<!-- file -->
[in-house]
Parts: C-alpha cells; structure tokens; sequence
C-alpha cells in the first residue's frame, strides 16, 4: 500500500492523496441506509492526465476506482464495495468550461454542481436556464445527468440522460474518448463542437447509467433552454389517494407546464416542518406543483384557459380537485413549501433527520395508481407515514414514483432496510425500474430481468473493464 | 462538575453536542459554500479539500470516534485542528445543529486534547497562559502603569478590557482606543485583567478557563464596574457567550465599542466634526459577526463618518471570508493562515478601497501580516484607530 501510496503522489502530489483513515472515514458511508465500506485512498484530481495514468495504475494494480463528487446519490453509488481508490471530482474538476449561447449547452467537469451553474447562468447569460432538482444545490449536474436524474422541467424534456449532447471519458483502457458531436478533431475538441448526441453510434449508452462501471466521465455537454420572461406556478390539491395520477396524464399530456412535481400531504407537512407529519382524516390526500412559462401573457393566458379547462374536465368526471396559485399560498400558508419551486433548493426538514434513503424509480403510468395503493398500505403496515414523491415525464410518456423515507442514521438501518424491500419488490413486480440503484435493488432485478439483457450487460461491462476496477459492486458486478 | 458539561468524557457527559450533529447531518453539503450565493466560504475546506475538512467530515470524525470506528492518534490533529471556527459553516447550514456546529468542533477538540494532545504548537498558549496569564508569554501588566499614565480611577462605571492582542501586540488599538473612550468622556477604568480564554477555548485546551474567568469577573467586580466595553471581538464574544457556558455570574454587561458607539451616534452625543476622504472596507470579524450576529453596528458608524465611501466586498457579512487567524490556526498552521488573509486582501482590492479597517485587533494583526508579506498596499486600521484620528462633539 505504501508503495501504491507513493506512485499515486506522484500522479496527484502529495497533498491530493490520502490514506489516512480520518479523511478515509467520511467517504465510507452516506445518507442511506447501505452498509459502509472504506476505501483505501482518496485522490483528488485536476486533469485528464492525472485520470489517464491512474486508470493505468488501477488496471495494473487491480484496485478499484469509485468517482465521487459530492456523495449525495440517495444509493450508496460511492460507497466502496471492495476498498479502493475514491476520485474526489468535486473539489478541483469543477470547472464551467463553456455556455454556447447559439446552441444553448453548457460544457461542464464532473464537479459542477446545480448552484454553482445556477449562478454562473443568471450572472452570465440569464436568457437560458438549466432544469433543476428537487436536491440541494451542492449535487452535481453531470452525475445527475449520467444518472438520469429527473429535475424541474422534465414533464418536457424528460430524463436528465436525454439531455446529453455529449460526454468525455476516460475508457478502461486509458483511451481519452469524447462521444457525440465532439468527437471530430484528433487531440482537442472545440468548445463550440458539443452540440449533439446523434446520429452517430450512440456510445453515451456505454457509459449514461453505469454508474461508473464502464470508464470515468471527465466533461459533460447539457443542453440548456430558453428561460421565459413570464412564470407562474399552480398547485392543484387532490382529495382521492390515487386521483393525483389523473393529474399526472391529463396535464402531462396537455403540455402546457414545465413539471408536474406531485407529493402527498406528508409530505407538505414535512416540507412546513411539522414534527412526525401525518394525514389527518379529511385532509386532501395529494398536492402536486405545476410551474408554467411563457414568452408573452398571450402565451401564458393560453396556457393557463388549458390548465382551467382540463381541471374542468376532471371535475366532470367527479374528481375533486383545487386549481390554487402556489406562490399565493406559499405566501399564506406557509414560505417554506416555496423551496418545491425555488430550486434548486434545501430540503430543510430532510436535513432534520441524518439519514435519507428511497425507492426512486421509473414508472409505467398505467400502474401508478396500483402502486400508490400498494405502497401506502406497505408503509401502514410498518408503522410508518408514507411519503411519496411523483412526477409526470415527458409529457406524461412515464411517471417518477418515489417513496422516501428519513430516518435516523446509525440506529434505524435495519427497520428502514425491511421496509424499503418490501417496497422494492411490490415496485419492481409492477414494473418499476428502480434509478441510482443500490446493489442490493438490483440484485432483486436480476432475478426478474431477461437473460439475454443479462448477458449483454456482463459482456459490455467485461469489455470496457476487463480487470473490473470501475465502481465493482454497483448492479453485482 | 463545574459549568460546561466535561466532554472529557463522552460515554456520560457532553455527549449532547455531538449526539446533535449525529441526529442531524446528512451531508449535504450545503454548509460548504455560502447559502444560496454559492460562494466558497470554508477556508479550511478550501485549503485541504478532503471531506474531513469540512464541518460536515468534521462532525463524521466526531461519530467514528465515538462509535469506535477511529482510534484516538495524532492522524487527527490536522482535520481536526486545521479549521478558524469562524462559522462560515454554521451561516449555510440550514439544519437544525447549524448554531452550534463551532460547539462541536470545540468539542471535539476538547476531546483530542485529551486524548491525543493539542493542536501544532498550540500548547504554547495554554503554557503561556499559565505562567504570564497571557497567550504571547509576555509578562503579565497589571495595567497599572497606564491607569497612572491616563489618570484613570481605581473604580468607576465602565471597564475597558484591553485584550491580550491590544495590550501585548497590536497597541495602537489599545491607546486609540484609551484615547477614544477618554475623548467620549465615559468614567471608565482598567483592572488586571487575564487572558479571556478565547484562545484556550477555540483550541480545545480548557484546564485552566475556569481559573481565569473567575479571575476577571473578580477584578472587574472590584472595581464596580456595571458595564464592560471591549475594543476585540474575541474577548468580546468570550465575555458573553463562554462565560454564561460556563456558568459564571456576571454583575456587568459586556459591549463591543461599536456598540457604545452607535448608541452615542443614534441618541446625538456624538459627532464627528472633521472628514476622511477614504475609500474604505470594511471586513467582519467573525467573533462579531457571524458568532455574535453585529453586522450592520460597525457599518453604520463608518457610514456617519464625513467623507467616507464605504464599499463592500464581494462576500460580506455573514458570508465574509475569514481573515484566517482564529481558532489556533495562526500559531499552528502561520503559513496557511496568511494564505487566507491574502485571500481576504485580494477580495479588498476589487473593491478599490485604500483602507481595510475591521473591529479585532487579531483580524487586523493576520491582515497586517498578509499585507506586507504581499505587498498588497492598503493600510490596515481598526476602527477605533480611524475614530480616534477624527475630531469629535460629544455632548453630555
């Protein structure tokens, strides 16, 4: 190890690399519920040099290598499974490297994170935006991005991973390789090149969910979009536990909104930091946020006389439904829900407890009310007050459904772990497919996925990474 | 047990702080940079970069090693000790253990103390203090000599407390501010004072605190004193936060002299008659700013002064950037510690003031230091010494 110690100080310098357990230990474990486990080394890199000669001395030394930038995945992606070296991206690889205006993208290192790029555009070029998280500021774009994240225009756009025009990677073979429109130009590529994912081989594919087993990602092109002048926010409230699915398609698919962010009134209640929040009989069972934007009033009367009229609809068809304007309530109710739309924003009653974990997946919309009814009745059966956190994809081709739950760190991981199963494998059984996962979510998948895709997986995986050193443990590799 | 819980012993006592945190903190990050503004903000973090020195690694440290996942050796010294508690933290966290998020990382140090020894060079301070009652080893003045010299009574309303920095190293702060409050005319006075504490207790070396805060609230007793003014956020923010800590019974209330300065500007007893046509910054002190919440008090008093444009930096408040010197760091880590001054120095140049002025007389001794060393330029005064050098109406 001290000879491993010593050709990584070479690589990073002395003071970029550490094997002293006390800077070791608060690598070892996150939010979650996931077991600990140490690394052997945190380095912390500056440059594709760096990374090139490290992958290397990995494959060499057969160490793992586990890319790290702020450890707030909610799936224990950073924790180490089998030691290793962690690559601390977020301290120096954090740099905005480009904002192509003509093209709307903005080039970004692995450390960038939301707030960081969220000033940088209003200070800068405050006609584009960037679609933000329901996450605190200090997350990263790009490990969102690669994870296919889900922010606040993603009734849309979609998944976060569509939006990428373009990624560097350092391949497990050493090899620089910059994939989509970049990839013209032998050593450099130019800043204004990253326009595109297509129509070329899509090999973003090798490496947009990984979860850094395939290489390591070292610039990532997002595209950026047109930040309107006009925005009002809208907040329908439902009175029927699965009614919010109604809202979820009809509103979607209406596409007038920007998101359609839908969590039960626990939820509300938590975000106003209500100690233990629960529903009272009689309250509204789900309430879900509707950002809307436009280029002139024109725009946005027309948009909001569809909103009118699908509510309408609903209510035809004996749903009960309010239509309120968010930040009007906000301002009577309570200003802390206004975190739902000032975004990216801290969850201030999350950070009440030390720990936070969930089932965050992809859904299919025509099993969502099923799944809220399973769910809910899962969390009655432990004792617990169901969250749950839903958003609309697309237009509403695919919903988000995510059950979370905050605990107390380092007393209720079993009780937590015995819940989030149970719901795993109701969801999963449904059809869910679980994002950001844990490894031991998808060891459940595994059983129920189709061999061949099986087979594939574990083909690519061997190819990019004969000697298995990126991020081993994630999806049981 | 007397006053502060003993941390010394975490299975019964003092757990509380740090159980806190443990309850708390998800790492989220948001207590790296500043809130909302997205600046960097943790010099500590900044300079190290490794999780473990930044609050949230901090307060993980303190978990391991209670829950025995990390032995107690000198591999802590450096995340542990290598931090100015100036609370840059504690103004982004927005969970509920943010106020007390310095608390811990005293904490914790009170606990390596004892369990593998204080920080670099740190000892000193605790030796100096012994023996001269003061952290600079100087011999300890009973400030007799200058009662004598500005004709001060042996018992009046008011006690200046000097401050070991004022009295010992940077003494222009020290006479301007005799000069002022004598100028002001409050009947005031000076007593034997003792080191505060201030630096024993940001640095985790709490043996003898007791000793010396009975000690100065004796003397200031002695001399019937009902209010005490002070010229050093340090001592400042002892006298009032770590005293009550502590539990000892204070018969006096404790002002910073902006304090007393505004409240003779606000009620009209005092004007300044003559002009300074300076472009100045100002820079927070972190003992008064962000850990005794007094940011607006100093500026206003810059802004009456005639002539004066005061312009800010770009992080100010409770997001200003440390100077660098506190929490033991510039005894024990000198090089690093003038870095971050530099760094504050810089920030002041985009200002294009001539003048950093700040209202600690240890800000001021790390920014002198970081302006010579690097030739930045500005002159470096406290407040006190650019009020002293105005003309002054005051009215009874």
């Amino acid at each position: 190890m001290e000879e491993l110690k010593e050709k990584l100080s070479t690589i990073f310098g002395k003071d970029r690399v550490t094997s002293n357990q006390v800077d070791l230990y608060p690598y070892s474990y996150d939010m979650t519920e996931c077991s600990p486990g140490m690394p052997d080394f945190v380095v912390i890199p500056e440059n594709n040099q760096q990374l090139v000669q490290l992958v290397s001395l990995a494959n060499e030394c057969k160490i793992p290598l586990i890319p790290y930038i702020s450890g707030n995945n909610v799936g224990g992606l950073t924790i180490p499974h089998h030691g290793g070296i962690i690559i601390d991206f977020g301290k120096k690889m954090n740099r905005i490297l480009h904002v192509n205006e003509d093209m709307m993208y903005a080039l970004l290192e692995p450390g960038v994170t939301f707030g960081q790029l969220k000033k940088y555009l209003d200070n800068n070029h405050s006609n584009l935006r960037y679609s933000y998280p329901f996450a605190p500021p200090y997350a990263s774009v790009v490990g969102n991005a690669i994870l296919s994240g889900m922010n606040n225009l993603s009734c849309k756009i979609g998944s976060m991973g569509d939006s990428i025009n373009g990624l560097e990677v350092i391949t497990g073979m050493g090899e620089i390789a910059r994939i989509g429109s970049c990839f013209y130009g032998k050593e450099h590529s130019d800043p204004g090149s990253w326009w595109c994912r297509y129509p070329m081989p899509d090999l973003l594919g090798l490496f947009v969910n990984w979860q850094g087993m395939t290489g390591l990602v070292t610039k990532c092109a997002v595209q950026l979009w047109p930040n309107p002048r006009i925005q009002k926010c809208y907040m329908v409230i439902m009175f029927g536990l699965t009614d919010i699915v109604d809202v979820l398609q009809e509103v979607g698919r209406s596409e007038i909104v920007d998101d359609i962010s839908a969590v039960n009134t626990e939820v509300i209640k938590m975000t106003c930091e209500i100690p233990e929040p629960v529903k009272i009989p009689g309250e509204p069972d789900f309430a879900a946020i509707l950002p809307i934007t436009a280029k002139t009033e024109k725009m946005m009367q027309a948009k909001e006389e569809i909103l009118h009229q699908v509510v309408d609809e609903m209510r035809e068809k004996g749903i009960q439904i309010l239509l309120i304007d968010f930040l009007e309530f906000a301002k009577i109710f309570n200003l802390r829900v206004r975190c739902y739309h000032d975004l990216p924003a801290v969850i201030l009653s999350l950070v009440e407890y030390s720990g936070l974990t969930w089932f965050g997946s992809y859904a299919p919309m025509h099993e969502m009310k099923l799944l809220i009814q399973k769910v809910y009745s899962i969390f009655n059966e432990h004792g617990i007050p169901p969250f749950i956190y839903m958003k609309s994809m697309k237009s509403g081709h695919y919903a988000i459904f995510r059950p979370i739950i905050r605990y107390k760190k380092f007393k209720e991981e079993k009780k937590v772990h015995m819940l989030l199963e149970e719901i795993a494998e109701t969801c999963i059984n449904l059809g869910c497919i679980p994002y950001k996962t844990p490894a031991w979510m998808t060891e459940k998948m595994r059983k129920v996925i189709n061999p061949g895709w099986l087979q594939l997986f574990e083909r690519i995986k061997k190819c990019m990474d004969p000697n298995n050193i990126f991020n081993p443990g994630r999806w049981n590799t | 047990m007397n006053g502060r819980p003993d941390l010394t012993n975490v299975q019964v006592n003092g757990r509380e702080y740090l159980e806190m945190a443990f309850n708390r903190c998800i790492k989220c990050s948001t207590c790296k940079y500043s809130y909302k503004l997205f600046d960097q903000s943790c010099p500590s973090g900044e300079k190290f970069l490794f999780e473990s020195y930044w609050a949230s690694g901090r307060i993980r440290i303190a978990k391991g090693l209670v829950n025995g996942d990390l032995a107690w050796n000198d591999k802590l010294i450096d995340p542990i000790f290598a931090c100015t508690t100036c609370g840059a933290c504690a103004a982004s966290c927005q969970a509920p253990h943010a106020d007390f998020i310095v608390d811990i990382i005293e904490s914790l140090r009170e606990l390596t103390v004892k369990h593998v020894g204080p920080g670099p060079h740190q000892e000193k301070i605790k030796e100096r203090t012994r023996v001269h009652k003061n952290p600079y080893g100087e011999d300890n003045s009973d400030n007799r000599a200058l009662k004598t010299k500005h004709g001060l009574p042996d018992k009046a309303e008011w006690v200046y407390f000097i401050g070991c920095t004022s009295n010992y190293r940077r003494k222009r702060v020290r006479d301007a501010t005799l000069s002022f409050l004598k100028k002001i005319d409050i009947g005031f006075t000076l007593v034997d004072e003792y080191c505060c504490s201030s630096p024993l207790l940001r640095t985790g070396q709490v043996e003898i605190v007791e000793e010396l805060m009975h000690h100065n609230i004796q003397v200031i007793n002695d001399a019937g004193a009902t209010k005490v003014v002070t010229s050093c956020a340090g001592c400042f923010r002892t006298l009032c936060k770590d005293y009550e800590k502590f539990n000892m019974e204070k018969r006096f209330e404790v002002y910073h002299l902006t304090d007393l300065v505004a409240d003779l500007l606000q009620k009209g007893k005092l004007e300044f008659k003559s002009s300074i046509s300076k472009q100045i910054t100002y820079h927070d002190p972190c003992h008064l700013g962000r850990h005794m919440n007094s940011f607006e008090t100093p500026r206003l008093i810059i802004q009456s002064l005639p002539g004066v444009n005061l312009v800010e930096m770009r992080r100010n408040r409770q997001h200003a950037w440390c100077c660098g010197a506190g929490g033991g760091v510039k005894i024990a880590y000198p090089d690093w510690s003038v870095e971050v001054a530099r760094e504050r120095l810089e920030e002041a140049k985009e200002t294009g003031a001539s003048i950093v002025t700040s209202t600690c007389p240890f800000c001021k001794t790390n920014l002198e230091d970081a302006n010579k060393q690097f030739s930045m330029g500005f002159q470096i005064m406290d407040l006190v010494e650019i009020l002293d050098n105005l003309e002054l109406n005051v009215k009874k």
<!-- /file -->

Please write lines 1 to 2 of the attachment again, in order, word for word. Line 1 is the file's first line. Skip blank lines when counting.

[in-house]
Parts: C-alpha cells; structure tokens; sequence